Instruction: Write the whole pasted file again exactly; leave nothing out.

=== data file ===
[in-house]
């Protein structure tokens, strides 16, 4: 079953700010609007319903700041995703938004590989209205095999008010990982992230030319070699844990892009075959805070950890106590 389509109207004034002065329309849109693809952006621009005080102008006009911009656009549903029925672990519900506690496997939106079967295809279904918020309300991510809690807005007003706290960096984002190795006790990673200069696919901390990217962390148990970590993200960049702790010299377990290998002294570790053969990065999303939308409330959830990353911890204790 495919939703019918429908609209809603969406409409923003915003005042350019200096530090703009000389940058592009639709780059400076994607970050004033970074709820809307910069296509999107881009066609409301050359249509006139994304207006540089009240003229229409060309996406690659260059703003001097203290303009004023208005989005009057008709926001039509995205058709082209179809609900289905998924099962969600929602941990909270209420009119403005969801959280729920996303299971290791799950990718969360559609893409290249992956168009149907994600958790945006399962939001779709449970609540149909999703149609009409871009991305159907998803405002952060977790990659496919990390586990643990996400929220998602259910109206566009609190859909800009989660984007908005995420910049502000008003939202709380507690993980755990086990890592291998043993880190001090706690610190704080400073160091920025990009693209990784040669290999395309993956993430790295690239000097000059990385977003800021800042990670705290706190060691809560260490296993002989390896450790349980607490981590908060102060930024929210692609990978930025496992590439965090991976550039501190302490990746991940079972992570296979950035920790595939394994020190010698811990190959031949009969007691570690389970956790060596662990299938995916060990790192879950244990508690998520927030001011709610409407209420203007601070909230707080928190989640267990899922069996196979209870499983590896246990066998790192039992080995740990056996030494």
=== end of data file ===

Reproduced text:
[in-house]
């Protein structure tokens, strides 16, 4: 079953700010609007319903700041995703938004590989209205095999008010990982992230030319070699844990892009075959805070950890106590 389509109207004034002065329309849109693809952006621009005080102008006009911009656009549903029925672990519900506690496997939106079967295809279904918020309300991510809690807005007003706290960096984002190795006790990673200069696919901390990217962390148990970590993200960049702790010299377990290998002294570790053969990065999303939308409330959830990353911890204790 495919939703019918429908609209809603969406409409923003915003005042350019200096530090703009000389940058592009639709780059400076994607970050004033970074709820809307910069296509999107881009066609409301050359249509006139994304207006540089009240003229229409060309996406690659260059703003001097203290303009004023208005989005009057008709926001039509995205058709082209179809609900289905998924099962969600929602941990909270209420009119403005969801959280729920996303299971290791799950990718969360559609893409290249992956168009149907994600958790945006399962939001779709449970609540149909999703149609009409871009991305159907998803405002952060977790990659496919990390586990643990996400929220998602259910109206566009609190859909800009989660984007908005995420910049502000008003939202709380507690993980755990086990890592291998043993880190001090706690610190704080400073160091920025990009693209990784040669290999395309993956993430790295690239000097000059990385977003800021800042990670705290706190060691809560260490296993002989390896450790349980607490981590908060102060930024929210692609990978930025496992590439965090991976550039501190302490990746991940079972992570296979950035920790595939394994020190010698811990190959031949009969007691570690389970956790060596662990299938995916060990790192879950244990508690998520927030001011709610409407209420203007601070909230707080928190989640267990899922069996196979209870499983590896246990066998790192039992080995740990056996030494």